7.7/10
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1,018 user 229 critic

Road to Perdition (2002)

Bonds of loyalty are put to the test when a hitman's son witnesses what his father does for a living.

Director:

Writers:

(graphic novel), (graphic novel) | 1 more credit »
Popularity
662 ( 59)

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Won 1 Oscar. Another 21 wins & 77 nominations. See more awards »

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Cast

Cast overview, first billed only:
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Rob Maxey ...
...
...
...
...
...
...
Craig Spidle ...
Rooney's Henchman
Ian Barford ...
Rooney's Henchman
Stephen P. Dunn ...
Finn McGovern's Henchman (as Stephen Dunn)
Paul Turner ...
Finn McGovern's Henchman
Kathleen Keane ...
Irish Musician
Brendan McKinney ...
Irish Musician
Jackie Moran ...
Irish Musician
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Storyline

1931. Mike Sullivan and Connor Rooney are two henchmen of elderly Chicago-based Irish-American mobster John Rooney, Connor's father. In many respects, John treats Mike more as his son, who he raised as his own after Mike was orphaned, than the volatile Connor, who nonetheless sees himself as the heir apparent to the family business. One evening, Mike's eldest son, twelve year old Michael Sullivan Jr., who has no idea what his father does for a living, witnesses Connor and his father gun down an associate and his men, the situation gone wrong initiated from an action by Connor. Caught witnessing the incident, Michael is sworn to secrecy about what he saw. Regardless, Connor, not wanting any loose ends, makes an attempt to kill Mike, his wife and their two sons. Mike and the surviving members of his family know that they need to go on the run as Connor, who has gone into hiding, will be protected through mob loyalty, especially by John, who cannot turn on his own flesh and blood. Still,... Written by Huggo

Plot Summary | Plot Synopsis

Taglines:

Pray for Michael Sullivan See more »

Genres:

Crime | Drama | Thriller

Motion Picture Rating (MPAA)

Rated R for violence and language | See all certifications »

Parents Guide:

 »
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Details

Country:

Language:

Release Date:

12 July 2002 (USA)  »

Also Known As:

Camino a la perdición  »

Filming Locations:

 »

Box Office

Budget:

$80,000,000 (estimated)

Opening Weekend:

$22,079,481 (USA) (12 July 2002)

Gross:

$104,054,514 (USA) (25 October 2002)
 »

Company Credits

Show detailed on  »

Technical Specs

Runtime:

Sound Mix:

| |

Color:

(Technicolor)

Aspect Ratio:

2.35 : 1
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Did You Know?

Trivia

Sam Mendes: [Water marks the event of a death] See more »

Goofs

In Rance's hotel room Rance is presumably naked under a bathrobe and he makes a big spectacle of sitting down and crossing his bare legs and feet when he calls room service for a boiled egg, but when Sullivan enters the room shortly thereafter (as Rance is eating his egg) Rance is still unclothed in the bathrobe, but now has on black socks and dress shoes but his legs are still bare. See more »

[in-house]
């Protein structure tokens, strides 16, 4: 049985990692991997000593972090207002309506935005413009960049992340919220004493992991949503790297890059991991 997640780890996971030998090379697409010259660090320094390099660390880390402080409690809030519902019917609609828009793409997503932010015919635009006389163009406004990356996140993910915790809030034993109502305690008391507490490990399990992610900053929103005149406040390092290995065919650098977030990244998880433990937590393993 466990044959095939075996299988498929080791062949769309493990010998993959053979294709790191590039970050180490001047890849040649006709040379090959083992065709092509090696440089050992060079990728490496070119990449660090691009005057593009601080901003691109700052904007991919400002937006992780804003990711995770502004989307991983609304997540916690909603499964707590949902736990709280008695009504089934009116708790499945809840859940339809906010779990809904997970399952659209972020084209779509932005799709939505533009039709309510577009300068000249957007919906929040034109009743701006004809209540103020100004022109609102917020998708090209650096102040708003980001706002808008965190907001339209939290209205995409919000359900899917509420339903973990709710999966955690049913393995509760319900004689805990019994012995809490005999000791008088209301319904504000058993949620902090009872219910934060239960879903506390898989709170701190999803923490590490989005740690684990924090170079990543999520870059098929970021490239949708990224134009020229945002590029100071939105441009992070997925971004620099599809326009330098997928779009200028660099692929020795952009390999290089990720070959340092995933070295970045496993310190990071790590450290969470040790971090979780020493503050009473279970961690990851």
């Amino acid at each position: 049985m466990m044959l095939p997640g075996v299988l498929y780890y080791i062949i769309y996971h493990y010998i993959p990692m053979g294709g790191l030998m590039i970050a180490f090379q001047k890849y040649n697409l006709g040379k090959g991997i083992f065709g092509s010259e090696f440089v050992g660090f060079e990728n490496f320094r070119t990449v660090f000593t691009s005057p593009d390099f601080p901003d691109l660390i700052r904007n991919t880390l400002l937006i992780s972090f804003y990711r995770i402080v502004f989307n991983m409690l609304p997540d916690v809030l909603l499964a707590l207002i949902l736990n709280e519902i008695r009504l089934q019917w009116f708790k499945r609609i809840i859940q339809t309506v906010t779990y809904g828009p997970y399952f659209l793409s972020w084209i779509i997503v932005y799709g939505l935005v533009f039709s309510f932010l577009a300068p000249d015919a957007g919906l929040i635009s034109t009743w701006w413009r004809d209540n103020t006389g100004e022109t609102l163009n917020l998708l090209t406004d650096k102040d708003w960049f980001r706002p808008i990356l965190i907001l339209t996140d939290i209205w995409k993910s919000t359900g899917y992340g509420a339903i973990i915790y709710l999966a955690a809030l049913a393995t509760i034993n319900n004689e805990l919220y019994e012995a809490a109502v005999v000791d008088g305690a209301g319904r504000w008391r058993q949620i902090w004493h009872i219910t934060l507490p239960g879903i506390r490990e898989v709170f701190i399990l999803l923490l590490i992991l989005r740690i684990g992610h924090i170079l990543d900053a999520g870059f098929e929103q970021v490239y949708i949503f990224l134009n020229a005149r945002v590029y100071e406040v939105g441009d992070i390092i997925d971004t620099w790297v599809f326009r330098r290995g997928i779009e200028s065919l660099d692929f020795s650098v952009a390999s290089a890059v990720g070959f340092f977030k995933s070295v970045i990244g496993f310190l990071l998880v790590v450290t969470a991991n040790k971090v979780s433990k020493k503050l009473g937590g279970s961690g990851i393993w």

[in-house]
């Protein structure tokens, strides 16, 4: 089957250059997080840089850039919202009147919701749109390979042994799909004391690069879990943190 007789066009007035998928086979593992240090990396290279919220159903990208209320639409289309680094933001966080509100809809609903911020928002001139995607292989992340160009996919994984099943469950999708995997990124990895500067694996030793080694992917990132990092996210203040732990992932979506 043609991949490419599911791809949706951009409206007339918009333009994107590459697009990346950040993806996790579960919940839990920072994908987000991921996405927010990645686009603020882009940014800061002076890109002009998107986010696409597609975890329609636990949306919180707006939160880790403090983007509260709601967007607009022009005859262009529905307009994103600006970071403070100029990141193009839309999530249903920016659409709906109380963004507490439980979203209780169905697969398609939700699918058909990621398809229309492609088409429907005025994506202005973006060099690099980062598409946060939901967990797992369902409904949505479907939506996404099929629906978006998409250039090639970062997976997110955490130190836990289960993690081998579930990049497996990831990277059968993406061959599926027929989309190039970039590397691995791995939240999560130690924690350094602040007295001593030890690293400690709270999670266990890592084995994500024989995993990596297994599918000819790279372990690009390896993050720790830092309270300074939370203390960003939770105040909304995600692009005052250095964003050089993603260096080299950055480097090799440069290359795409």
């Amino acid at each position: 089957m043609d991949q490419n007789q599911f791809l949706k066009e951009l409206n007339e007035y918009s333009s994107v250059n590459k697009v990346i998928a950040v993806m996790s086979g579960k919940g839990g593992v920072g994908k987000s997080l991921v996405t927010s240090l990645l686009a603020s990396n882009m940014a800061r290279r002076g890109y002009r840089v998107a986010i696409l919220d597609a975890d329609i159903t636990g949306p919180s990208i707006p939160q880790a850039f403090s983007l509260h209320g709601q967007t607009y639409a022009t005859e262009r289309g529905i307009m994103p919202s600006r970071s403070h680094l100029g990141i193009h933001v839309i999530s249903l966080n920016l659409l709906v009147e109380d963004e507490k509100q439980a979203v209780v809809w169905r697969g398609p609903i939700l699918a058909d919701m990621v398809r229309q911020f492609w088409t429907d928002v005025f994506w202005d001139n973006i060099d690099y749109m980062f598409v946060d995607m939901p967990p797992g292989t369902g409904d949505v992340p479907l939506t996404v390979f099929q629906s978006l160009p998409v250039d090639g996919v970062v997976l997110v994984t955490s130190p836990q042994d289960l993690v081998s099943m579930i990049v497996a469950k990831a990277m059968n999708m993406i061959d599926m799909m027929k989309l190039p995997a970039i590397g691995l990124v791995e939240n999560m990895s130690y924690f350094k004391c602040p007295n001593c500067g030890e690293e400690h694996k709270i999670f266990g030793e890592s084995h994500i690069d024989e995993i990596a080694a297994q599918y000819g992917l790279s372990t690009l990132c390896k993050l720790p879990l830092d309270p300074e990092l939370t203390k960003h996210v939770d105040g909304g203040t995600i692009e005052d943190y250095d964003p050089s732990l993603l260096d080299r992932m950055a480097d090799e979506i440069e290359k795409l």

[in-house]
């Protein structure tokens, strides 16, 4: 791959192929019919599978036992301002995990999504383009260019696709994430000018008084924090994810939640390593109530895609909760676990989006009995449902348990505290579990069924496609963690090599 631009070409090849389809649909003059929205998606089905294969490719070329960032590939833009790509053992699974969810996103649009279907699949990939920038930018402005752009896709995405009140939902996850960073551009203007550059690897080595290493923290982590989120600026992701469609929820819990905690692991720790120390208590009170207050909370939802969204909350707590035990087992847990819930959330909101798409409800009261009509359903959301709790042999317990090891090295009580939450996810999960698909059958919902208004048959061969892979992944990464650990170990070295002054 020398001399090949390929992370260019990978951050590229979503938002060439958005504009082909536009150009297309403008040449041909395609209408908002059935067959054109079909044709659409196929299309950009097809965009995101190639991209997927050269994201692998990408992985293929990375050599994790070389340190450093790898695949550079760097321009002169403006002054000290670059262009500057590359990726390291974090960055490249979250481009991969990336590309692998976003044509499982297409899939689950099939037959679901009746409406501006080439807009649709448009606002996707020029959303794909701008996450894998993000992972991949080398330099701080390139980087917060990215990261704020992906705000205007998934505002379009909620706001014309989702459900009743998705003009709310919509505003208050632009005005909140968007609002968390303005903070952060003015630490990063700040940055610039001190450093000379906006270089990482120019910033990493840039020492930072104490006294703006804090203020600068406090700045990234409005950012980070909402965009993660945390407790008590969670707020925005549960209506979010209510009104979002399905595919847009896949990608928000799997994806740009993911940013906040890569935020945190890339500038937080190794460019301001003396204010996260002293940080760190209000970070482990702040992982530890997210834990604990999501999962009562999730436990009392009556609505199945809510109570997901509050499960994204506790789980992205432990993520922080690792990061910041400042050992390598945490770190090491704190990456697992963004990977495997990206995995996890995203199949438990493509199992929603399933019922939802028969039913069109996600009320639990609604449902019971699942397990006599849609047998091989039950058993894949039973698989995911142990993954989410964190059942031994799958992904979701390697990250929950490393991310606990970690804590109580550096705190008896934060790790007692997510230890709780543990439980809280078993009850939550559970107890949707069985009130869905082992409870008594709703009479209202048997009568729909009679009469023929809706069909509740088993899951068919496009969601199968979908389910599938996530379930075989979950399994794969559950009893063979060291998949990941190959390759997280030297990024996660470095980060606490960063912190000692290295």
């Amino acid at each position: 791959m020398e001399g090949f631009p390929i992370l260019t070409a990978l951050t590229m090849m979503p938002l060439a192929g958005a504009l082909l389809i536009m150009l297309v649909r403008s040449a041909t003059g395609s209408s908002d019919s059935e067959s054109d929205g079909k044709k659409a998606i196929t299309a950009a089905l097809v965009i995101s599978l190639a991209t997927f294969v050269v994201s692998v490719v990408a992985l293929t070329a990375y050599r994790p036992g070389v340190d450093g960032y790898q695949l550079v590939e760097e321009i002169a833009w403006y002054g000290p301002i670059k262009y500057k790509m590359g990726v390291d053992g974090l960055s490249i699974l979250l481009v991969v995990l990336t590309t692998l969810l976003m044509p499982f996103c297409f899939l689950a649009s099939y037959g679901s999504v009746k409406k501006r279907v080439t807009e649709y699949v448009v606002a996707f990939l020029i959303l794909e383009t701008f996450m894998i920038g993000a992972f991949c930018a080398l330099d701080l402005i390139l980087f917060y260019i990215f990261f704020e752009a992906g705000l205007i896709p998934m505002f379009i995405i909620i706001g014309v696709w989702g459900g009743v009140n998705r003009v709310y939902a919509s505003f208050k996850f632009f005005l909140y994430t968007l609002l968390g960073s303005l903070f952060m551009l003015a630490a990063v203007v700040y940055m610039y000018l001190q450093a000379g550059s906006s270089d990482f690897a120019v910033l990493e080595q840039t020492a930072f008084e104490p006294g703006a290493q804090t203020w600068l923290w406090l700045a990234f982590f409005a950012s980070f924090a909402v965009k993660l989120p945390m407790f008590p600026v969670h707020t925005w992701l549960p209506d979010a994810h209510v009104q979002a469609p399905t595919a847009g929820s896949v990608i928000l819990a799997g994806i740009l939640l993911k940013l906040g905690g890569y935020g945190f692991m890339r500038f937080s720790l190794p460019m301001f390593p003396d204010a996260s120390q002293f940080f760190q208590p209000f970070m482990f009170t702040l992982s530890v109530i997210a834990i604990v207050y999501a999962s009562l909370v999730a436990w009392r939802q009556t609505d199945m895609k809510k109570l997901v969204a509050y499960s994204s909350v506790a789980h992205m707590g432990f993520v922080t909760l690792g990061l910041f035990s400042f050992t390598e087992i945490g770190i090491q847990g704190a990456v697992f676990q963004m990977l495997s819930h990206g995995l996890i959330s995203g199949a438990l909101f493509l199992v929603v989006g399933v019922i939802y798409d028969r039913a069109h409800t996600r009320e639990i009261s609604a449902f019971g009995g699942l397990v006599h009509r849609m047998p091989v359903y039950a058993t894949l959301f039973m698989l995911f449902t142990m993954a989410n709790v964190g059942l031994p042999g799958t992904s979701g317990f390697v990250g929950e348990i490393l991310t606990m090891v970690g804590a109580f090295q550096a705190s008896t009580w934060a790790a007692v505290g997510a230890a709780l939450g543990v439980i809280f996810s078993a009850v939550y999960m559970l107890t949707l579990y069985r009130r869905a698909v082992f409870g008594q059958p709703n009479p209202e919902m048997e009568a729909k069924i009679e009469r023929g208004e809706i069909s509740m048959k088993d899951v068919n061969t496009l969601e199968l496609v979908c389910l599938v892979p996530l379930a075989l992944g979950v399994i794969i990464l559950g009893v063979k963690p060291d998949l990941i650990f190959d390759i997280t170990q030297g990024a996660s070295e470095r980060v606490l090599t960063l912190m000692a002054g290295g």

Quotes

[first lines]
Michael Sullivan, Jr.: There are many stories about Michael Sullivan. Some say he was a decent man. Some say there was no good in him at all. But I once spent 6 weeks on the road with him, in the winter of 1931. This is our story.
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Crazy Credits

Thanks to all at the Donmar Warehouse Theatre, London See more »

Connections

References Big (1988) See more »

Soundtracks

The Irish Mazurka
Traditional
Performed by Hugh Gillespie
Courtesy of Proper Records
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Frequently Asked Questions

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User Reviews

 
Road to No Where
15 June 2009 | by (United States) – See all my reviews

Let me start this off by saying this movie is beautiful. By a technical standpoint, perfection was achieved. I'll remember this movie as proof of example; outstanding direction/cinematography cannot fully compensate for a lackluster plot.

On paper, the plot is an average set up. Relationships in a crime family are tested, but none are ever stretched too far. In this sense it feels somewhat familiar and not very original.

But what does keep this movie from being average-blah, is the care put into EVERY shot. I give a huge amount of credit to the cinematographer. A good amount of noticeable techniques were used. I particularly liked one symmetrical pillar shot that used a zoom in dolly in trick. A slight variation of the Vertigo introduced, zoom in dolly out.

But with all of these wonderful shots I noticed something. There was so much technically stunning camera work, I found myself completely drawn out of the story. Was this done intentionally? To some degree I think so. This nicely compliments the dark and rainy 1930's settings.

Noticing this I tried to put more thought into the plot. There basically was none. The characters were cold and lacked development. Any dialog is important and used sparingly. I couldn't stop myself from drawing comparison to The Godfather. What Road to Perdition lacks is any underlying intensity between the characters. I never feel like they were a tight-knit family and do feel as if I'm simply watching characters play their parts. The story has no poetry and feels more like a collection of parts that aren't worth its sum.

I appreciate it in its stunning visuals, but once the credit rolled I felt nothing. And I find no reason to return back to it.


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